The yield curve has been flattening on continued interest rate hikes, which pushed up short-term yields, while long-term Treasuries have been supported by tepid inflation and slowing global growth.
The Federal Reserve is widely expected to hike its benchmark rates at the upcoming December 18 to 19 meeting, but market watchers are now anticipating only one more rate hike during 2019, compared to the Fed’s earlier expectations of three hikes.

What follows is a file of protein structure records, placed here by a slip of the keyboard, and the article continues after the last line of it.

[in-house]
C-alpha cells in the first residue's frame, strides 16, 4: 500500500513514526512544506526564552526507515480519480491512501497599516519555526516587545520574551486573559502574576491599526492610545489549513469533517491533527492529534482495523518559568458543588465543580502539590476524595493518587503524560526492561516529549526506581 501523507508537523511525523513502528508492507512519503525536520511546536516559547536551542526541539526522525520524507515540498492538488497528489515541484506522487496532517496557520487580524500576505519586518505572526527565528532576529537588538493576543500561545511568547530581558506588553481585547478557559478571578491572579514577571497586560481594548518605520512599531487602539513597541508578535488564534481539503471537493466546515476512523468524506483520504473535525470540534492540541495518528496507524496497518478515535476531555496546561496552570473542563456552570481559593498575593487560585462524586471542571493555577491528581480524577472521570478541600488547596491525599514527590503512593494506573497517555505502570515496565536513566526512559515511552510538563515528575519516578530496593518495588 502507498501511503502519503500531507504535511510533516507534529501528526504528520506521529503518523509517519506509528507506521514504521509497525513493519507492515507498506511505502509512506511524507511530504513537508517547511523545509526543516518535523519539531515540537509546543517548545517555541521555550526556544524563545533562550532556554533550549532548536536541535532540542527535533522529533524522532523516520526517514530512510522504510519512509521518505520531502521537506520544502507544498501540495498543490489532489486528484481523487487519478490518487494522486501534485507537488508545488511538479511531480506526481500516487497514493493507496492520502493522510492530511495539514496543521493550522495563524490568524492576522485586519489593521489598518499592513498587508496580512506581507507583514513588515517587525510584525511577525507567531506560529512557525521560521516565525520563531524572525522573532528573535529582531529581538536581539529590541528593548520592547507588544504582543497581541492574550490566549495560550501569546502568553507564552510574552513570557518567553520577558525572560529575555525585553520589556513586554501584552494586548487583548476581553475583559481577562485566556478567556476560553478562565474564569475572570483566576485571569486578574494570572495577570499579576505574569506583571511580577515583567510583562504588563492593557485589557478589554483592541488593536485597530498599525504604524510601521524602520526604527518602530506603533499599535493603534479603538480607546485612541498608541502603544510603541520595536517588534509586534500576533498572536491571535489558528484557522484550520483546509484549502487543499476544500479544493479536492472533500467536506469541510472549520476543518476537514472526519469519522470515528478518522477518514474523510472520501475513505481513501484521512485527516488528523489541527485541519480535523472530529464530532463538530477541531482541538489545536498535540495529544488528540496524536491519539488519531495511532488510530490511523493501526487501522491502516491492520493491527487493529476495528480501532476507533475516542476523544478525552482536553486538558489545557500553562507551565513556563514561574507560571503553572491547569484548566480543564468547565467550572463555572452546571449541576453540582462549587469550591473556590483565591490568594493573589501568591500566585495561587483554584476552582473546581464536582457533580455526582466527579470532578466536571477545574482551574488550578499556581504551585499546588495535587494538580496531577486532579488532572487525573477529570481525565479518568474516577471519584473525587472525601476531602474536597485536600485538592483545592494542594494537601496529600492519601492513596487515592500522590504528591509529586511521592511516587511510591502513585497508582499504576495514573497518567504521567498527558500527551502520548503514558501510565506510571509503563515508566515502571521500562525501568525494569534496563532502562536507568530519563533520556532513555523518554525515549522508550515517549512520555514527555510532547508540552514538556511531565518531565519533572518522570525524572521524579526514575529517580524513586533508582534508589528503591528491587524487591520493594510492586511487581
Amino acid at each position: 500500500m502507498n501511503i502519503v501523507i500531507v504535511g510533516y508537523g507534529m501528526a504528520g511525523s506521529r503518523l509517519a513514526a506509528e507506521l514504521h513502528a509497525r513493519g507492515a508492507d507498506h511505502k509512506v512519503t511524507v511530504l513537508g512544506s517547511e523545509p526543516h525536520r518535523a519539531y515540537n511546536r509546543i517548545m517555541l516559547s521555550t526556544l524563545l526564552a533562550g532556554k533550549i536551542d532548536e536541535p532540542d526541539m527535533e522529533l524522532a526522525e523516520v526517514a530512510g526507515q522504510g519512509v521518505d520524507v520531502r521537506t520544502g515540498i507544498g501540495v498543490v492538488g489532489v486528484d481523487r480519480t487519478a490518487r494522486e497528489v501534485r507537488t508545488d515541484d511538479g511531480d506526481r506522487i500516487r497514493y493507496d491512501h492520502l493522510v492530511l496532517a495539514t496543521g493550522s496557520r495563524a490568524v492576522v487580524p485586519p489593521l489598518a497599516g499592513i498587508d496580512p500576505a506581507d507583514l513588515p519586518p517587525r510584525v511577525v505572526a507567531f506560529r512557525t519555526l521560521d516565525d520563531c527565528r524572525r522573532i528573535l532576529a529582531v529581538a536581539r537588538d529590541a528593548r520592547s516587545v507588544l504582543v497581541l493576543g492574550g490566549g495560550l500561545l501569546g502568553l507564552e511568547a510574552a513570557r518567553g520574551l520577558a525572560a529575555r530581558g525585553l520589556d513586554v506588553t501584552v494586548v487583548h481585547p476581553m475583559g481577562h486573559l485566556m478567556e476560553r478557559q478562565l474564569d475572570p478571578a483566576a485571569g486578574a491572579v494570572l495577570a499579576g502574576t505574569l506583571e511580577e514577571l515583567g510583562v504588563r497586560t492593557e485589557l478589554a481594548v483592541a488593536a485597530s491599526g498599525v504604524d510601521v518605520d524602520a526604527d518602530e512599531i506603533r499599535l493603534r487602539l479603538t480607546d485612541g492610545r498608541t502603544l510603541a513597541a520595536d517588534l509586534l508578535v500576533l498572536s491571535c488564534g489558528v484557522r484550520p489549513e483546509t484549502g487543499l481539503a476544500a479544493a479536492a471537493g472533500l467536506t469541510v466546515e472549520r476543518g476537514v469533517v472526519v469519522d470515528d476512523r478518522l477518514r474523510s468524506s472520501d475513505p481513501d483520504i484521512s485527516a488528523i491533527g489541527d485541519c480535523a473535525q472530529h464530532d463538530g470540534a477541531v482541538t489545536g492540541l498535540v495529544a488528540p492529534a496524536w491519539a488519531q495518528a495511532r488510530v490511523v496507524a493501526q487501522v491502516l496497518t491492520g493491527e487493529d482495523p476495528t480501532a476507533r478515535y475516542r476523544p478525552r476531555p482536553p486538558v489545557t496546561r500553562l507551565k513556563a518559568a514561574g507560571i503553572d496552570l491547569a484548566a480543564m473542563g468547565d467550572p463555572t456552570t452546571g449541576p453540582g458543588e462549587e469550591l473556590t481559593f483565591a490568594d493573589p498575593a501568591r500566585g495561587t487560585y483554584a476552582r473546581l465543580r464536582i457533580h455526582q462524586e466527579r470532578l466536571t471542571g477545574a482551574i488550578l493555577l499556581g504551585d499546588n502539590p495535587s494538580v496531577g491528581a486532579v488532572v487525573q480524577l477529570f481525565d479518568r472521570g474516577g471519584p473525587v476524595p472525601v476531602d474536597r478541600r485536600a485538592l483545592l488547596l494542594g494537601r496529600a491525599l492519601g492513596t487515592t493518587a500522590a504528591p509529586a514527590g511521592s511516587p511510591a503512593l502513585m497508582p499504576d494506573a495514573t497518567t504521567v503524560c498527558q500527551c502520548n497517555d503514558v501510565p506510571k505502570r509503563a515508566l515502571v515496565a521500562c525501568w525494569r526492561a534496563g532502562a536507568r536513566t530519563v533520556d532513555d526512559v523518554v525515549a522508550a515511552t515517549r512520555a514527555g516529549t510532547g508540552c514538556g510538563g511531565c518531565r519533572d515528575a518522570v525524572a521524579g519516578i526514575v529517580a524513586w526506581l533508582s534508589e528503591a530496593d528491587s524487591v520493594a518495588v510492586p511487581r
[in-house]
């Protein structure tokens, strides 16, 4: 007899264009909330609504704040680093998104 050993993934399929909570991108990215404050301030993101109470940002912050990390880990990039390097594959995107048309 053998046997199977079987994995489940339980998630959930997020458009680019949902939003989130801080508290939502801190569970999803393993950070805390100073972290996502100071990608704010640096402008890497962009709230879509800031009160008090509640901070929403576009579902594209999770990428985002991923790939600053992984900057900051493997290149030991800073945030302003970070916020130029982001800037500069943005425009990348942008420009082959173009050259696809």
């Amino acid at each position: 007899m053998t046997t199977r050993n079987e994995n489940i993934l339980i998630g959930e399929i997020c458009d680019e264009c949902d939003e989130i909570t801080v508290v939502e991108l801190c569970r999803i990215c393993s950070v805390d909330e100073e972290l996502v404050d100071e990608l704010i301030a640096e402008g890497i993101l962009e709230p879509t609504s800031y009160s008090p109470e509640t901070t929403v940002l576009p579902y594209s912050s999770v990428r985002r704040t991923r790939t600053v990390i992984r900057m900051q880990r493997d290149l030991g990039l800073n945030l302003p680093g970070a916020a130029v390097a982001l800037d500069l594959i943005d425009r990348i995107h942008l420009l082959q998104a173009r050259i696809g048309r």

Yields on later-dated debt have been slowly pulling back over the past couple of weeks after comments out of the Fed suggested the central bank could be slowing down its rate hike schedule next year as it moves closer to the end of its tighter monetary policy. Speculators were given further ammunition after Federal Reserve Chairman Jerome Powell said the Fed’s key policy rate was “just below” a neutral level that would neither speed nor slow down the economy, compared to early October comments that of rates being “a long way” from that threshold, the Wall Street Journal reports.
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